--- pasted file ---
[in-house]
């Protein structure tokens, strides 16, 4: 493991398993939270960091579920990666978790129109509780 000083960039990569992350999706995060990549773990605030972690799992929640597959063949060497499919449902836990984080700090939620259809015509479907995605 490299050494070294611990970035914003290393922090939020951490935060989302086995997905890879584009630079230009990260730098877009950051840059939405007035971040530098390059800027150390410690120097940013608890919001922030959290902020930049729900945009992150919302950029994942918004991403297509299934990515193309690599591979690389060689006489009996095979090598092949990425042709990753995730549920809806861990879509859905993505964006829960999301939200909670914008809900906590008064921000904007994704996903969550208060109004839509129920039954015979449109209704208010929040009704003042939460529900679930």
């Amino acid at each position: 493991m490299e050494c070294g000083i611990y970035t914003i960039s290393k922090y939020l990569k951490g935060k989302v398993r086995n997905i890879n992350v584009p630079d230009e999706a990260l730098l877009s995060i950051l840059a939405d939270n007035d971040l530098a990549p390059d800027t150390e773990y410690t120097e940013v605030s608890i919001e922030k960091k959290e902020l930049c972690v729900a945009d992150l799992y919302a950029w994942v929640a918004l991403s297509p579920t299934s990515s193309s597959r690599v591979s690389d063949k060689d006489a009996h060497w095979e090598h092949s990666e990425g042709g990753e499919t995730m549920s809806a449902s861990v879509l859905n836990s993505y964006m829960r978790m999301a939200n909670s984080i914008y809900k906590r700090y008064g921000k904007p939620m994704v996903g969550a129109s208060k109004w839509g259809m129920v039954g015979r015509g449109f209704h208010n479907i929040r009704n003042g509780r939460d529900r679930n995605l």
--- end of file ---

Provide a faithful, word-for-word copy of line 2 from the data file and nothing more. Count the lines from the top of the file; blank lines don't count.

């Protein structure tokens, strides 16, 4: 493991398993939270960091579920990666978790129109509780 000083960039990569992350999706995060990549773990605030972690799992929640597959063949060497499919449902836990984080700090939620259809015509479907995605 490299050494070294611990970035914003290393922090939020951490935060989302086995997905890879584009630079230009990260730098877009950051840059939405007035971040530098390059800027150390410690120097940013608890919001922030959290902020930049729900945009992150919302950029994942918004991403297509299934990515193309690599591979690389060689006489009996095979090598092949990425042709990753995730549920809806861990879509859905993505964006829960999301939200909670914008809900906590008064921000904007994704996903969550208060109004839509129920039954015979449109209704208010929040009704003042939460529900679930």